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How are you judging "It looked pretty well exposed when I was filming?" If you are basing this on the image on your screen, you are susceptible to its brightness level.

Use the waveform and histogram to judge exposure while filming. The histogram is simpler, but doesn't give you information about what portions of the shot are over- or under-exposed. The waveform is more difficult to interpret, but will tell you exactly what is going on. It is definitely worth watching some YouTube videos about waveform analysis.
I use the histogram to judge exposure all the time along with zebras
 
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I wholeheartedly agree with InterMurph. Both times. Don't trust your eyes. Use the histogram to get EV and then again in post.

As far as the disparagement between your MicroSD card and the SSD, until we see the histogram on both, your assertion is subjective. Show screen shots for both. Make sure a histogram is in both shots. Remember, the ProRes is going to have wider dynamic range, which may account for your perceived difference in exposure values.

D
I'm going to have to get used to the ProRes having a wider dynamic range like you mentioned. Thanks
 
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Off topic...
I understand that film productions require ProRes for additional flexibility in post i.e. heavy grading, VFX etc but if none of those is going to be applied in abundance to the original footage, the 4k final video edited from .h265 D-Cinelike on micro SD is going to look in the real life pretty much the same as the one shot in ProRes even when examined attentively on a large 4k tv screen. I know that I am going to be crucified by the experts and 'pros' for saying this but that is just 2c worth of my own experience. No more no less 🙂.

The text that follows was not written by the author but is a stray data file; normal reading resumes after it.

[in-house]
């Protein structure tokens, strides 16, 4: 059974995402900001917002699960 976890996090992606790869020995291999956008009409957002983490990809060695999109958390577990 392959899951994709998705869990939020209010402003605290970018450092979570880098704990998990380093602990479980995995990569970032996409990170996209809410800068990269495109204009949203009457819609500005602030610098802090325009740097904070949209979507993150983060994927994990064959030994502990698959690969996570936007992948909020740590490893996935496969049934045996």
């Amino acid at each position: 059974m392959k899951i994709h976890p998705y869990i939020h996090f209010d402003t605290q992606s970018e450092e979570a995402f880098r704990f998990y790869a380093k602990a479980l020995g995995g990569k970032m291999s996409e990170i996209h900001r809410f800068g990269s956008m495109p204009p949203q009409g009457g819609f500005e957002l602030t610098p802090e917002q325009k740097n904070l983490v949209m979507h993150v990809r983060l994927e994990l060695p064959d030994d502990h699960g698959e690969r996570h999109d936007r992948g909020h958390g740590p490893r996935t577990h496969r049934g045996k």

I'm going to second this....

To me "ProRes" vs. h.264 can be analogous to 4K vs. 1080p. Or "more data vs. less data." As mmarian stated, the former is great for processing. But if you're just viewing the footage (not grading) or just uploading it to YouTube or doing minor editing, compressed h.264 or h.265 is "plenty good enough."

While the 4K craze has been awesome for production, at the end of the day, everybody is watching movies in 1080p. And you know what? Reasonably high bitrate 1080p looks pretty freakin' fantastic. Is it perfect? No. Yes, some of us notice the dithering of those sunsets that our girlfriends, parents and friends don't, but those artifacts are a small price to pay for a 2GB file vs. a 20GB file.

My girlfriend and I purchased a 4K television for Christmas a few years ago. I've seen MAYBE three or four films in 4K resolution. For all the extra overhead of processor power and storage space, the difference in video quality is negligible. In a nutshell, we don't really see in 4K. There are lots of interesting YouTube videos to support this:


That said, I CAN see the difference in quality if 1080p video is SHOT in 4K and PRESENTED on a 4K television. It's counterintuitive, but subjectively I can say with a fair amount of confidence that 1080p films (that were obviously shot in 4K) and shown on my 4K television look absolutely stunning (dithering and other compression artifacts aside). But it's worth noting that, by design, lower bitrates can and will exasperate digital artifacts. The best way to avoid these super low bitrates is to simply make sure your film's file size is at least 1GB/hour of video.